Yahoo (YHOO) released Tuesday its second quarter statement and delighted some with its earnings per share beat. As its shares soared the following day, few noted that Yahoo missed its revenue expectations and guided future estimated income and revenue lower. This tempered guidance might anticipate a decline in Yahoo's user base.
Broadband service provider British Telecom (BT) recently dropped Yahoo as its default email service following customer complaints that their accounts had been hacked and hijacked by spammers. BT and Yahoo had been investigating the issue as early as March, and shortly thereafter Yahoo email boss Vivek Sharma left the company. Whether he left on his own accord or was shown the door is unclear. What is clear is that BT was not satisfied with Yahoo's efforts to patch its security vulnerabilities. Losing six million customers at once might seem pale in comparison to its 280 million accounts, but there have been less publicized security threats to Yahoo's user base.
Code has been available to hijack Yahoo accounts and instructional videos exist in venues such as YouTube. Tech site The Next Web had chronicled the new exploits and Yahoo's responses. They concluded that the problem persists and is not easing up anytime soon. A reason for the persistence is that the hijackers will harvest contacts and even email addresses from sent and received items in the victim's account. They then lock out the rightful user and proceed to heavily spam the captured addresses from the hijacked account, in turn exposing others to the exploit.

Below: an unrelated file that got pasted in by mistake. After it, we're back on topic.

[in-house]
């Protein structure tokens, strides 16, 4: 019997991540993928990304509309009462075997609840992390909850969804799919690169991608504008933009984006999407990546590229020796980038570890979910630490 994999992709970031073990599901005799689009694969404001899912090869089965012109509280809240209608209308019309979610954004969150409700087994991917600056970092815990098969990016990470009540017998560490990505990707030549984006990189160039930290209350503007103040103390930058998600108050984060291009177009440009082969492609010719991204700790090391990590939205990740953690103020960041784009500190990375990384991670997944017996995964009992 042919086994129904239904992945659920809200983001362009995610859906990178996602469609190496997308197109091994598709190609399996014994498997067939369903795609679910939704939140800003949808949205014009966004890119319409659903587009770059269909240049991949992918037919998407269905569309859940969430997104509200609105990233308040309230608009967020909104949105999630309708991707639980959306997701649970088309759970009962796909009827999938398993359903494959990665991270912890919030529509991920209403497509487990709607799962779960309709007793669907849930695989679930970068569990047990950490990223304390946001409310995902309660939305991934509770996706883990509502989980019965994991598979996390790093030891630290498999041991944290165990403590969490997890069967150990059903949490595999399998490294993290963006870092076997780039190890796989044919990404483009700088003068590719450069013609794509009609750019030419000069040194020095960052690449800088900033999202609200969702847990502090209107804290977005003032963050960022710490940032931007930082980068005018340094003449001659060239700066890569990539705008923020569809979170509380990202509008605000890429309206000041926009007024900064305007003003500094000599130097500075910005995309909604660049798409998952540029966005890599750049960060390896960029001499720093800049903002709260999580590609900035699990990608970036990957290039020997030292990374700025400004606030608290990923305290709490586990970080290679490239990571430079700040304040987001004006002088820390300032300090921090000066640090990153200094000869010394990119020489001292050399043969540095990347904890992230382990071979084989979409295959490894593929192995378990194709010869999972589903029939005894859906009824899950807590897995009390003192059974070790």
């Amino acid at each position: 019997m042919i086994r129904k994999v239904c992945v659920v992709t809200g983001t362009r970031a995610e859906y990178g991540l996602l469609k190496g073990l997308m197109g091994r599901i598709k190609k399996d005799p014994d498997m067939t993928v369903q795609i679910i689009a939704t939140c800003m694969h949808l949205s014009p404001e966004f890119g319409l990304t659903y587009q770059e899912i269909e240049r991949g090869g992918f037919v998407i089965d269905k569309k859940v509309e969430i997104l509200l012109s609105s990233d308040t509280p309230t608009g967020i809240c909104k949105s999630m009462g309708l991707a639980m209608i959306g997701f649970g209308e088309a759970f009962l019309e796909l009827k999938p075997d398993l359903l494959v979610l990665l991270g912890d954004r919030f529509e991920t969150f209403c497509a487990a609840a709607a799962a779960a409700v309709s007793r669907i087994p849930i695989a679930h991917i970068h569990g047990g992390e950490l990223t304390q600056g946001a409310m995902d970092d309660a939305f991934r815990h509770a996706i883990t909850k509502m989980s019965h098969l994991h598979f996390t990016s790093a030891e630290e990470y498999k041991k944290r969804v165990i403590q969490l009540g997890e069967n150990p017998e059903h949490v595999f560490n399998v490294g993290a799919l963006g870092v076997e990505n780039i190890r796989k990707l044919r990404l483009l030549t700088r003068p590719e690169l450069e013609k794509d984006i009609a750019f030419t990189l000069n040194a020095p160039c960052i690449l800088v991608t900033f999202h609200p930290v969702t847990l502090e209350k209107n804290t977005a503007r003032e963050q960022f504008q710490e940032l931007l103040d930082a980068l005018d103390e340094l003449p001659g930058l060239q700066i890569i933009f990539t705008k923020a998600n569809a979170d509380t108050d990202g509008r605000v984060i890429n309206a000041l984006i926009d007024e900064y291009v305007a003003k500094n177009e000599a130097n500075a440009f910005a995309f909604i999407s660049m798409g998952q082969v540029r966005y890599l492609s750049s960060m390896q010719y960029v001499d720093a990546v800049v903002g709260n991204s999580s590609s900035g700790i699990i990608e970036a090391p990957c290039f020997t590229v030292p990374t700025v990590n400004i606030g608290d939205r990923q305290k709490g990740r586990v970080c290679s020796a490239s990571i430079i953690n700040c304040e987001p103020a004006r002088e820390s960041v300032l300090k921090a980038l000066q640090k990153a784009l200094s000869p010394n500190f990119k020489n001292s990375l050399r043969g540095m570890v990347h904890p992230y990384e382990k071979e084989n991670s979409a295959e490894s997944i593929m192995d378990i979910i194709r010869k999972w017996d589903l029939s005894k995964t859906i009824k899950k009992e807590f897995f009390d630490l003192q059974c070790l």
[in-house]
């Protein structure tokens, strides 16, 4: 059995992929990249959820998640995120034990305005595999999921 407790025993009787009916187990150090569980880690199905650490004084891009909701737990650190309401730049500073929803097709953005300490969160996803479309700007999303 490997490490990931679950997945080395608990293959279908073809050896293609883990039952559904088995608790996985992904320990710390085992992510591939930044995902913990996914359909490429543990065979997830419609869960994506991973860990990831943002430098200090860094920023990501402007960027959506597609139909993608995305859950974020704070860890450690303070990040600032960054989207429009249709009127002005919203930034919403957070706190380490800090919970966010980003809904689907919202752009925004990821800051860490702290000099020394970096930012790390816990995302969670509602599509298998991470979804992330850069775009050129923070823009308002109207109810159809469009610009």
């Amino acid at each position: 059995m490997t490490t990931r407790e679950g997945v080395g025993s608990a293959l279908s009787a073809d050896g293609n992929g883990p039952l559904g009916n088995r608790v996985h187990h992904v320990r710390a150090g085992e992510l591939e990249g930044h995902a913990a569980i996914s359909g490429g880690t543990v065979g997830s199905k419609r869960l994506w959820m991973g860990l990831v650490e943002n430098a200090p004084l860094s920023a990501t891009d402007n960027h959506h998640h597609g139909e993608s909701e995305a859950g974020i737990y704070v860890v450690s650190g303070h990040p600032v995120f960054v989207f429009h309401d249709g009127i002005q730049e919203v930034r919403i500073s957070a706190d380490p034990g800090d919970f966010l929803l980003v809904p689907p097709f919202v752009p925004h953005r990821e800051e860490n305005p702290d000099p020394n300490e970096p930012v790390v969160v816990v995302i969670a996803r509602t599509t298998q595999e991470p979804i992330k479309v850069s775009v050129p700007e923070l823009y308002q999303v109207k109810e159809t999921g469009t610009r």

To Yahoo's credit, hijacked users can recover their account if they previously registered an alternate email address with Yahoo. But this has not solved the problem, as accounts are still being compromised. Google trends for the phrase "yahoo email hacked" indicates a huge spike in the June 16 to 22 period. Anecdotal evidence exists demonstrating that accounts are still being hijacked. Every day, Yahoo Answers fields dozens of users who inquire about their hacked accounts.
The third-largest email provider behind Google (GOOG) and Microsoft (MSFT), Yahoo apparently put more emphasis on sleekness over security. CEO Marissa Mayer unveiled in December a remake of its email format. A review of user feedback shows that it is not exactly the hit Yahoo had in mind. Users complain that there is no option to revert to classic mail, while others report technical problems and slow speed.
For a company which relies heavily on its base of email users to produce advertising revenue, Yahoo's inability to secure its service will ultimately drive away users and damage the company's reputation. Alternatives are readily available.